There has never been a news story carried out in prime time saying that a molester was imprisoned for 10 years or that an eve teaser was beaten black in blue in public glare by the police or that the public supported the victim and thrashed the culprit! The glorified news has always been about how Kenan and Rouben were killed for standing up against the molesters but when did we last hear about those culprits being severely punished for the killing? It is this fear or perhaps a dead conscious stemming from the apprehension of getting into any police case that renders most people as mere bystanders.
Another important aspect is the shameless objectification and portrayal of women in Bollywood and various other woods with stereotype stories of educated well off girls falling for a poor illiterate Rikshaw driver, which has perhaps emboldened anti-social elements to see every other urban/Jean-Tee clad girl as an easily accessible object. The explicit sexual hints and offensively sexist portrayal of women in Indian movies and the hypocrisy of masking and marketing lewd visual content under the ratification banners of creativity and freedom are perhaps the most brazen hypocrisies in contemporary India that has diminished or scrapped off any moral values at all. And mind you, visual medium of communication has the most impact on the brain as 90% of information is absorbed straightaway. And whether we agree or not, cinemas have always influenced the masses be it the dressing, hairstyle or lifestyles, a large number of people blindly look up to their celluloid role models and vehemently try to imitate them irrespective of the realities on ground.
The cabaret that was solely meant for the bad seductress is now promoted as an item number where it is cool for the good girls to step into a sleazy dress as it is no more sleazy but bold or glamorous. And when that good girl is your role model it is perfectly okay to imitate them, isn’t it?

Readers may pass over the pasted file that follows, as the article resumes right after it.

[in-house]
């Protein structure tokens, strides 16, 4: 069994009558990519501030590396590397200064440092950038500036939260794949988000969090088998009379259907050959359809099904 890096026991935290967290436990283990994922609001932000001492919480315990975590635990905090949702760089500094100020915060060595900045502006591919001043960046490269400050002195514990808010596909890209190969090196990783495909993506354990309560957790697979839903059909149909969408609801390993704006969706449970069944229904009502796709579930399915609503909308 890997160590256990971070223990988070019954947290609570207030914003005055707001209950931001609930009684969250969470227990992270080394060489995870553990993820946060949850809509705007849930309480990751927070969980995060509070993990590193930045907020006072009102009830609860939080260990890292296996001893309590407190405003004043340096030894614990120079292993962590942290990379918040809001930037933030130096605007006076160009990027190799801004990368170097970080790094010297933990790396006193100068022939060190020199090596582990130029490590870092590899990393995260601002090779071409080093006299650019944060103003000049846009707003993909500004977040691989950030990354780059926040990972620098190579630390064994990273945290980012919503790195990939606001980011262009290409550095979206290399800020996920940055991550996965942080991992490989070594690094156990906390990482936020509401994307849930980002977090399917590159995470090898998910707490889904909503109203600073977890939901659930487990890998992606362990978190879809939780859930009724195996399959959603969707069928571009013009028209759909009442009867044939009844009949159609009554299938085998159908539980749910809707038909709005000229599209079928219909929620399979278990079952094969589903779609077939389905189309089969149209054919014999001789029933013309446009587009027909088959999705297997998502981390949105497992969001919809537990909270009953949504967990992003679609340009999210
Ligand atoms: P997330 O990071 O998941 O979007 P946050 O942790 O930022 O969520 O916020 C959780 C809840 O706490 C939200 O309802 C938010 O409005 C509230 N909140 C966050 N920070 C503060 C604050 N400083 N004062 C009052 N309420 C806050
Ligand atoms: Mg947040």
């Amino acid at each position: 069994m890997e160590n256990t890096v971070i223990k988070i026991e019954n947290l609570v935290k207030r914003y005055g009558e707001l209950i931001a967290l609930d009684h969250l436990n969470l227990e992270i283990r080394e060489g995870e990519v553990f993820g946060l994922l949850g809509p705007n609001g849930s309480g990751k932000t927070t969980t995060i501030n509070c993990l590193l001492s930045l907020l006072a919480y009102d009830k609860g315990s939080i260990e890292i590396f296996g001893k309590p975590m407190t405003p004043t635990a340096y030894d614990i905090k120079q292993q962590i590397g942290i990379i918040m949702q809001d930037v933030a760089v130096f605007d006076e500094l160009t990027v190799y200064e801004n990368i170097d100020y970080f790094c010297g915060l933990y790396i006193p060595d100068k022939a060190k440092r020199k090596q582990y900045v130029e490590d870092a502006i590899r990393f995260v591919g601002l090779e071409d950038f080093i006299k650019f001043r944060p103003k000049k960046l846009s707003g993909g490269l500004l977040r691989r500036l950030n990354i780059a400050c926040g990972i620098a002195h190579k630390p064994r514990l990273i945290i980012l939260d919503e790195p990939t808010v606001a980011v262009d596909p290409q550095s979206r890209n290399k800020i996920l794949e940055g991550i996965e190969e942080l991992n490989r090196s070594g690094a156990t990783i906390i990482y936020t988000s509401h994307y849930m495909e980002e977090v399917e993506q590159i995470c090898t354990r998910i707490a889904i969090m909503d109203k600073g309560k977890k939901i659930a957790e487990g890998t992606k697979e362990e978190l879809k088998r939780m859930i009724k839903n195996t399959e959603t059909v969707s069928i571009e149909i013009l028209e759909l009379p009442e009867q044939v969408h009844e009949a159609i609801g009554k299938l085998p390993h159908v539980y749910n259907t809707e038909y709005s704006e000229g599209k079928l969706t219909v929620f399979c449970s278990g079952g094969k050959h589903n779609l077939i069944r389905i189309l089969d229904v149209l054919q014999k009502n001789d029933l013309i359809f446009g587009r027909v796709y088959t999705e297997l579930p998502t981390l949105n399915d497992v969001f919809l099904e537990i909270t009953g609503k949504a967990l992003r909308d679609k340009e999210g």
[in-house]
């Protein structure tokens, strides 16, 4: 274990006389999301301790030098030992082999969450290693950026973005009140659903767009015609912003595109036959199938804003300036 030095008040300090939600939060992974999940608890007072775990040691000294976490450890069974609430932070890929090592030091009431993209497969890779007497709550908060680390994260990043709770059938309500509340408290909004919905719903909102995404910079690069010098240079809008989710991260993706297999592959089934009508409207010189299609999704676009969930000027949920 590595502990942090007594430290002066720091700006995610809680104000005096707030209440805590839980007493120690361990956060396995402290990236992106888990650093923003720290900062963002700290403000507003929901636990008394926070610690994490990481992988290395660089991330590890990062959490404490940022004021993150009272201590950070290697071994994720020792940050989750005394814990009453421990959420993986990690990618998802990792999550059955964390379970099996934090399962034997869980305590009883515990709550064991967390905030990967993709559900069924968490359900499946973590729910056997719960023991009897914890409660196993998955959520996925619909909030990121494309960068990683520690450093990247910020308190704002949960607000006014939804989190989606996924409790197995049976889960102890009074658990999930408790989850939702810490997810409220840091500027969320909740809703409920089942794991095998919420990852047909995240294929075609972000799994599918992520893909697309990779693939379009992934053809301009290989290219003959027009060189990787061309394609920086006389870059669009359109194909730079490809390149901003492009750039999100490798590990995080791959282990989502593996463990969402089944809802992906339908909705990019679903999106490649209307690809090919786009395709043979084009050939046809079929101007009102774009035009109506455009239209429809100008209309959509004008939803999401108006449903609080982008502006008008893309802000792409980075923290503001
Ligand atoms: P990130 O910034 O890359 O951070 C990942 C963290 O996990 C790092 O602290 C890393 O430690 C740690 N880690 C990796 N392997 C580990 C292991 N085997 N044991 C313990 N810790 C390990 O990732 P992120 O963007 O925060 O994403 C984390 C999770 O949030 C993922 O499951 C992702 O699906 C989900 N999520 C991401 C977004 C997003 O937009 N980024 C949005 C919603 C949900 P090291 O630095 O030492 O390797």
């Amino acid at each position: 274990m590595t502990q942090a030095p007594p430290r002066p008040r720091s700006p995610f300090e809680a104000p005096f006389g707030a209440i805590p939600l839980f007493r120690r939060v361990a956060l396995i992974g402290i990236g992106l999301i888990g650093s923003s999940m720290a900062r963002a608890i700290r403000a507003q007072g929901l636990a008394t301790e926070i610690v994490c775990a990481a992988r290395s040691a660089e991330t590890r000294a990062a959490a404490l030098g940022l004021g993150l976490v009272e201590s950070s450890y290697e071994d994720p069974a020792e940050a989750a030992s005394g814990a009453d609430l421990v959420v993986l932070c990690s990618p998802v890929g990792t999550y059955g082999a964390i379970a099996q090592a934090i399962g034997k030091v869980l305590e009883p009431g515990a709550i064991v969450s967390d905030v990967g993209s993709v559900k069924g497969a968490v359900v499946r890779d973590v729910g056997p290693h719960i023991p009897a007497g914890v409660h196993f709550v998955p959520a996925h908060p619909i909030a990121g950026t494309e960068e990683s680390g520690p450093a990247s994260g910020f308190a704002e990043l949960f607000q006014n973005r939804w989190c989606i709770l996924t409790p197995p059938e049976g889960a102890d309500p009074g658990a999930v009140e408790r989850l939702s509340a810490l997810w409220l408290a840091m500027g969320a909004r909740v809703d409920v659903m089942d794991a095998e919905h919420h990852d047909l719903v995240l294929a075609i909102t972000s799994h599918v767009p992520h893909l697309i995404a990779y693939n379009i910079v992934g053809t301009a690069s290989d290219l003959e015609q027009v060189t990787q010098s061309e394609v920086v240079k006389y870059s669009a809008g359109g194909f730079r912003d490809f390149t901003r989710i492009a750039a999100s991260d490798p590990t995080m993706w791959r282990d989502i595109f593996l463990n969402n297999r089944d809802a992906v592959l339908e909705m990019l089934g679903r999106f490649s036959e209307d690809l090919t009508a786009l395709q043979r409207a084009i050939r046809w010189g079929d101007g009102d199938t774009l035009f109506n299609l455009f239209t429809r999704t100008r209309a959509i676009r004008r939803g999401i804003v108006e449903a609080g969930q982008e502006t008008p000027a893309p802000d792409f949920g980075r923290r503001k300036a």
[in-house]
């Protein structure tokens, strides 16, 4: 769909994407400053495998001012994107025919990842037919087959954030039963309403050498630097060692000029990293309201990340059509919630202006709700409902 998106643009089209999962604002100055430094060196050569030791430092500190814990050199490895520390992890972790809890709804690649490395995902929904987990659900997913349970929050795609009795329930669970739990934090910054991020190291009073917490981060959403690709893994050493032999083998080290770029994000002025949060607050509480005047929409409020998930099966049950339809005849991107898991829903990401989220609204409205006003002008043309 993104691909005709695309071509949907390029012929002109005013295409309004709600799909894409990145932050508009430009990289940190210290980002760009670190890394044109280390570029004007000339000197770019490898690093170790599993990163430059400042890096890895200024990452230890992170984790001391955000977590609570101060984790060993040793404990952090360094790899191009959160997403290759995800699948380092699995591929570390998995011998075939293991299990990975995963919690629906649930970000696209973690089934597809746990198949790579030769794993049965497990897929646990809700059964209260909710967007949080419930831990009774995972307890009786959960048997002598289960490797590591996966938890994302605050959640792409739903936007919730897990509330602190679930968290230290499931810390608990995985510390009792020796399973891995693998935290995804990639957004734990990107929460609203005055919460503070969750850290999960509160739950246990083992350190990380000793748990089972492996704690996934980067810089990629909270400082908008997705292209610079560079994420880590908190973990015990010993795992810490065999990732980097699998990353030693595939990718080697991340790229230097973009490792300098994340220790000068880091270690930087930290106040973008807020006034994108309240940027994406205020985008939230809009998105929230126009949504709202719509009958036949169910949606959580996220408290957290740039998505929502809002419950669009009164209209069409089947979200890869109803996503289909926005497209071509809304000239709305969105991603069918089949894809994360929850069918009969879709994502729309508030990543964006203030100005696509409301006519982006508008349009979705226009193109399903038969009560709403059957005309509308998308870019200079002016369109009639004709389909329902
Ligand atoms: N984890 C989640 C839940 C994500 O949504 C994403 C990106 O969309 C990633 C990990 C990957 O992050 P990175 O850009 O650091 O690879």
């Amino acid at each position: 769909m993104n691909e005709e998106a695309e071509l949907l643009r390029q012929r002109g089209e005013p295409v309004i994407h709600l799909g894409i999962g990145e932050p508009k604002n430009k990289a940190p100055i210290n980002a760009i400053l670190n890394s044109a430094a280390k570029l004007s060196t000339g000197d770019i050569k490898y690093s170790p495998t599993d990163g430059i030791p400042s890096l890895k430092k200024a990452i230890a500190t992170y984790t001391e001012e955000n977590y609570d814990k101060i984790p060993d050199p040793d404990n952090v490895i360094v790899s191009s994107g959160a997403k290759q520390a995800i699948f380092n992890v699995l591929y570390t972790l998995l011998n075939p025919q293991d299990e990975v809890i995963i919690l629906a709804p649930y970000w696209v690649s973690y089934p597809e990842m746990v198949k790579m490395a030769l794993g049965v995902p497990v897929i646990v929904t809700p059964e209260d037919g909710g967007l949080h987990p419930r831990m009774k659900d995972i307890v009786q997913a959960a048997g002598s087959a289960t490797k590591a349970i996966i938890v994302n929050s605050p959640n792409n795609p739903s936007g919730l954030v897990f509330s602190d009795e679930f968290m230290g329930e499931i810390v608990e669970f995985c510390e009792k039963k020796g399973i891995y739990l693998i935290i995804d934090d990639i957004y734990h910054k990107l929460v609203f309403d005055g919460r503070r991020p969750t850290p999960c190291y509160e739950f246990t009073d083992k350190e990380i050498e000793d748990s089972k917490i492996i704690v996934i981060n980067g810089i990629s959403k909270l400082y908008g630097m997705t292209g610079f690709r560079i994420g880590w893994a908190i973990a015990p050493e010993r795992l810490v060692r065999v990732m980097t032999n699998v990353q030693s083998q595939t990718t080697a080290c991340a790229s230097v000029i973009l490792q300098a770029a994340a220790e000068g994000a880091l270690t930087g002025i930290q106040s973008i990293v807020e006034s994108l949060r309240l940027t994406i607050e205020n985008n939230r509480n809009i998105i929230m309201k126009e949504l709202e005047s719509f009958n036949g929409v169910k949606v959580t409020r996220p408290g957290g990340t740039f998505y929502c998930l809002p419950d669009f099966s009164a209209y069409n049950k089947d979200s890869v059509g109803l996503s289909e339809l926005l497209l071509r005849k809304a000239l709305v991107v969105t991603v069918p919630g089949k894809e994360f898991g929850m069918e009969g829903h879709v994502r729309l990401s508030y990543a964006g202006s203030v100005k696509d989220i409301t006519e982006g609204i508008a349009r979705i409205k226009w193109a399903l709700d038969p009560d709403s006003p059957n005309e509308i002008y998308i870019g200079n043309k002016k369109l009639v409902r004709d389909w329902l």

What is worse is the media taking stands and raising a storm about what passes as creativity and what should be censored. It is very convenient for any media person to cry foul about personal freedom when porn sites are banned and sound as if it is a very cool legal thing but will they ever dare to do a story on the crimes and harassment that goes into the making of such filth? In the Bangalore school where a nursery child was raped, the accused instructor confessed that he had been watching porn before committing the crime, will all those who cried foul upon the ban take responsibility for the child rapes that are happening largely because of such videos.
And lastly a stereotype point but definitely needs a thought by women without getting into any feministic spells _ how a person dresses is purely a personal choice but in a society that has people from various economic and educational and cultural backgrounds it is important to try and be a part of that real society without drawing attention as much as possible for your own good, not that it is going to glade clear the problem but you are drawing less attention from unwanted eyes. It is just like pulling up your casuals instead of a traditional saree when in the west so that you don’t draw undue glares or to avoid any racism. What I am trying to say is that you might be rubbing shoulders with the most elite class of people in glamorous societies but end of the day you have to encounter that 10th pass or 12th pass security guard in your community lift who has been watching various Bollywood numbers since morning! Yes change is required in the mindsets but that cannot happen without the urgency and stringency of the laws and its quick recourses towards a meaningful justice and a fearful punishment.
Mayura is a freelance creative writer and blogger at http://www.desiherald.wordpress.com